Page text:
One of the things to look out for in today’s spending review is the number of spending pots that have suddenly become very relevant to the international development scene. A number of Secretaries of State for unprotected departments have worked out that the best way to save some of their budgets from being slashed is to count them as overseas development spending, which therefore means they don’t need cutting.
One of the reasons ministers are doing this is that the decision to continue with ring-fencing for politically important spending areas such as international development, pre-16 education and the NHS places a huge burden on the other unprotected departments. That’s quite obvious, but the lopsided nature of the state will become even more obvious today.
Some areas, such as social care, are impossible to classify as ‘overseas development’, though, and it is social care that Conservative MPs seem most worried about, as they fear that not only will the low levels of spending send many more angry people to their surgeries, but they will also send many more people into doctor’s surgeries and hospitals with acute ailments that have developed as a result of poor care at home. The NHS is getting more spending, while social care will not, even if the cuts to social care mean the NHS needs more money.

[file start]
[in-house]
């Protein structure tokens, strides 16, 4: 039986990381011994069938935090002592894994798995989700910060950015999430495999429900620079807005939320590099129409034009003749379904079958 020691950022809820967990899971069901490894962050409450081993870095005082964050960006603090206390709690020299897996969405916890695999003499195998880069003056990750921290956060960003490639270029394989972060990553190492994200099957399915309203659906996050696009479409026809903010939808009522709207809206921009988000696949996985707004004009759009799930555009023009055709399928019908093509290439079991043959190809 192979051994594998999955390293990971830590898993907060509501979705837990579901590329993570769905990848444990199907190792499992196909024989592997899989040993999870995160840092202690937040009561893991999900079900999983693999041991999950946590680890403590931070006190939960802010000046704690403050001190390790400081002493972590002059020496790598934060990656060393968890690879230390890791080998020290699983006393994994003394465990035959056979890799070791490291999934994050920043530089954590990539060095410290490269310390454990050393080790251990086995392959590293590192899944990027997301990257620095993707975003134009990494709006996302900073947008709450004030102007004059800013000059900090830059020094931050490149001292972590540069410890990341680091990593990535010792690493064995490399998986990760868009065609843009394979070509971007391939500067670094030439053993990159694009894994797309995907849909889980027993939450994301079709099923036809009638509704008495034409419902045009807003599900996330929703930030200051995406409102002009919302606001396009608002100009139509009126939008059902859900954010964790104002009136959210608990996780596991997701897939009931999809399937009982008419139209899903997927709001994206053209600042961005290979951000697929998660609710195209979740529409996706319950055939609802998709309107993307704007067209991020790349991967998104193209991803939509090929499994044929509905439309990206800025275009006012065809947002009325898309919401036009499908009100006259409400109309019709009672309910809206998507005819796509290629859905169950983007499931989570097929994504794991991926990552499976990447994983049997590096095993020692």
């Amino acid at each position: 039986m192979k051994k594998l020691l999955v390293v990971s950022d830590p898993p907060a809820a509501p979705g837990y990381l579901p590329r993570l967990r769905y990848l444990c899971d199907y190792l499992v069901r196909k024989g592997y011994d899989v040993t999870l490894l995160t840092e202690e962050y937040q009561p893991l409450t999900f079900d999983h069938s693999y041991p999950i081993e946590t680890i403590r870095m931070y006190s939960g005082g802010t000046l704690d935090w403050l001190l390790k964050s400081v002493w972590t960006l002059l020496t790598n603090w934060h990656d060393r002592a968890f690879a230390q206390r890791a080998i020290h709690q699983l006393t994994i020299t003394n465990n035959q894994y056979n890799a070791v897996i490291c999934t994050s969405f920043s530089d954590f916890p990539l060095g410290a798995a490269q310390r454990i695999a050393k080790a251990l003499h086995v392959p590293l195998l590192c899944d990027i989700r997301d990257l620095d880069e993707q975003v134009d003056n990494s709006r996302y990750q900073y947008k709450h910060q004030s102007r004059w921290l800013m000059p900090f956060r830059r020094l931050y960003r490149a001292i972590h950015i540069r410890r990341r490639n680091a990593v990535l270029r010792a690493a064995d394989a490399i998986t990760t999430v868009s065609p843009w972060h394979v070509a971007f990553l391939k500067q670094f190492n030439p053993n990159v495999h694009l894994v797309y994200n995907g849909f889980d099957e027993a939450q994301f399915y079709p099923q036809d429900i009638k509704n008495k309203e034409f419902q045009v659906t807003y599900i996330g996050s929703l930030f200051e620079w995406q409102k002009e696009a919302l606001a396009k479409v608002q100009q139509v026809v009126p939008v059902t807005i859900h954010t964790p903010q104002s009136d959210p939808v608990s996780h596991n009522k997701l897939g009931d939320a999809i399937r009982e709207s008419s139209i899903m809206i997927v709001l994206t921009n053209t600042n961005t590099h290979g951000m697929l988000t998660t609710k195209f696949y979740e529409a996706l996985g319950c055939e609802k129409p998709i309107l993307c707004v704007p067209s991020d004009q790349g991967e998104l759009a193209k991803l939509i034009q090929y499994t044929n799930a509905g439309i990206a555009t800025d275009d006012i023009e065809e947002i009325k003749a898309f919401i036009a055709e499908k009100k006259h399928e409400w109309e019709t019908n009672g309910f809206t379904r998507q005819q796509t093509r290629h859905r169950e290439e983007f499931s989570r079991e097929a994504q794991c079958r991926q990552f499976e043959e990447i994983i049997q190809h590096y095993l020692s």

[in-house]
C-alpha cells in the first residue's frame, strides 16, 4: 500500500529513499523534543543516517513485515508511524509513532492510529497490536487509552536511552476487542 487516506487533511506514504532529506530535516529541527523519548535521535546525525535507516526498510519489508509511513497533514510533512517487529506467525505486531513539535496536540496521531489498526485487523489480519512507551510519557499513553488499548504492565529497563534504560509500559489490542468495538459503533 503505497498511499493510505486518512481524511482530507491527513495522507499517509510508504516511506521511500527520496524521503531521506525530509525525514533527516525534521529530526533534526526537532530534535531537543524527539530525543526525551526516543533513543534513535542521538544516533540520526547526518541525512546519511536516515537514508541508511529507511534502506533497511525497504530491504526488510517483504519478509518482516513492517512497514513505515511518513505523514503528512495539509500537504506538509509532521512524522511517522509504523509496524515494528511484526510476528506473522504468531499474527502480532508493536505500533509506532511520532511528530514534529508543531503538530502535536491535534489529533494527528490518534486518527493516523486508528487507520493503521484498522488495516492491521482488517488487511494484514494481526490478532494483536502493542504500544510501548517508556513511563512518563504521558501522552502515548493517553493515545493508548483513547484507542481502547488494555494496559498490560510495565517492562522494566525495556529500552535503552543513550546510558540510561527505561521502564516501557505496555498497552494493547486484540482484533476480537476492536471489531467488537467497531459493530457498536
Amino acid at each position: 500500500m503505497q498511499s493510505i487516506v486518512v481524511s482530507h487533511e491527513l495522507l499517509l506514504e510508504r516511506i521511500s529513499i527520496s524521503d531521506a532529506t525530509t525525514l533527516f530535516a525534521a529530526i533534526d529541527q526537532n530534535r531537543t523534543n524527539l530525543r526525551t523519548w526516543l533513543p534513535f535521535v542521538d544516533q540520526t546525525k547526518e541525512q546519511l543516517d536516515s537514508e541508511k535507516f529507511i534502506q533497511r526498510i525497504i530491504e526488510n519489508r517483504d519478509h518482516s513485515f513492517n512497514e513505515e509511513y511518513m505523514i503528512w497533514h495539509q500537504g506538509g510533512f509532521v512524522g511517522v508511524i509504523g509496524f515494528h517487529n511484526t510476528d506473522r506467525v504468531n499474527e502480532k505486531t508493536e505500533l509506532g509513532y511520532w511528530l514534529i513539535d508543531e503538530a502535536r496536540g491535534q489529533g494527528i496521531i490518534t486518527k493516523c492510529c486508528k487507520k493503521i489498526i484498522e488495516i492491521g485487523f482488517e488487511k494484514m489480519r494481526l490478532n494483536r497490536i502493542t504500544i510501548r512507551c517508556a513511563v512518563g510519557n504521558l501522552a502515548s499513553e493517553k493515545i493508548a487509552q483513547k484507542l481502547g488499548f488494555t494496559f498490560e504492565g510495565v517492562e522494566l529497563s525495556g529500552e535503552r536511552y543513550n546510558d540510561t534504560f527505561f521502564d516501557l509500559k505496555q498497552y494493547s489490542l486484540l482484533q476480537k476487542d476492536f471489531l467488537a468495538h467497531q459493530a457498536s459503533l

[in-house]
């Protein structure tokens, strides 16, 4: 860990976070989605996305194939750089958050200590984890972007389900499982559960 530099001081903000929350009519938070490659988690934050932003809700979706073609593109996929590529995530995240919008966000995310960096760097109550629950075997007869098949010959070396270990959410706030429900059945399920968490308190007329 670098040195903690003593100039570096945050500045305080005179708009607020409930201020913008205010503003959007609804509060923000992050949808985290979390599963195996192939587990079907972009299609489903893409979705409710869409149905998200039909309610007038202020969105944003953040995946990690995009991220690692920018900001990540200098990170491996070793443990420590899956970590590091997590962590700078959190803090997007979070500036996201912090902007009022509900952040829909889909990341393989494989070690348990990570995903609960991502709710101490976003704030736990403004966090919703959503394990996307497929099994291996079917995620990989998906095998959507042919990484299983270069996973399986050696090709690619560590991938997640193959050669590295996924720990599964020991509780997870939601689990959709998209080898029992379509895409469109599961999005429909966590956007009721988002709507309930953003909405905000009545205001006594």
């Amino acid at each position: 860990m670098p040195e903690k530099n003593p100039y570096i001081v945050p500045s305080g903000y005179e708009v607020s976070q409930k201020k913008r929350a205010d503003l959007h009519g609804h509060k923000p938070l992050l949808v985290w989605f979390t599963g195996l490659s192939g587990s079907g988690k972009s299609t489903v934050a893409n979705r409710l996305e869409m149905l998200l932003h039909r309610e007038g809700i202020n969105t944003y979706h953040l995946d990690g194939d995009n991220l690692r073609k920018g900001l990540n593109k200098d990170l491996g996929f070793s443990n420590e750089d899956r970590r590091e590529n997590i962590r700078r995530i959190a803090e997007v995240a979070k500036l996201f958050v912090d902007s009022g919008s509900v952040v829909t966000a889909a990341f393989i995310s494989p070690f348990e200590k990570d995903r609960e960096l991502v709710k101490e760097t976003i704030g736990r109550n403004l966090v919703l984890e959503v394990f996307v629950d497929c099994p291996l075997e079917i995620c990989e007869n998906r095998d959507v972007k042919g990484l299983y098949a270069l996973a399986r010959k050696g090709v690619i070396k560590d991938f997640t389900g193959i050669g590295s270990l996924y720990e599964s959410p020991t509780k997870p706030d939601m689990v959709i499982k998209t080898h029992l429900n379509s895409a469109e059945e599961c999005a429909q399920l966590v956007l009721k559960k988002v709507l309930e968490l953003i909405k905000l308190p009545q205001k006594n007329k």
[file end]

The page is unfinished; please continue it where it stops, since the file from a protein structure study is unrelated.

This will test ring-fencing, not the overall mission to cut back public spending, to the limits. And that Osborne has decided to stick with ring-fencing in the face of criticism from a number of different quarters shows that the Chancellor is not the ideological axeman his critics like to paint him as, but an intensely political man.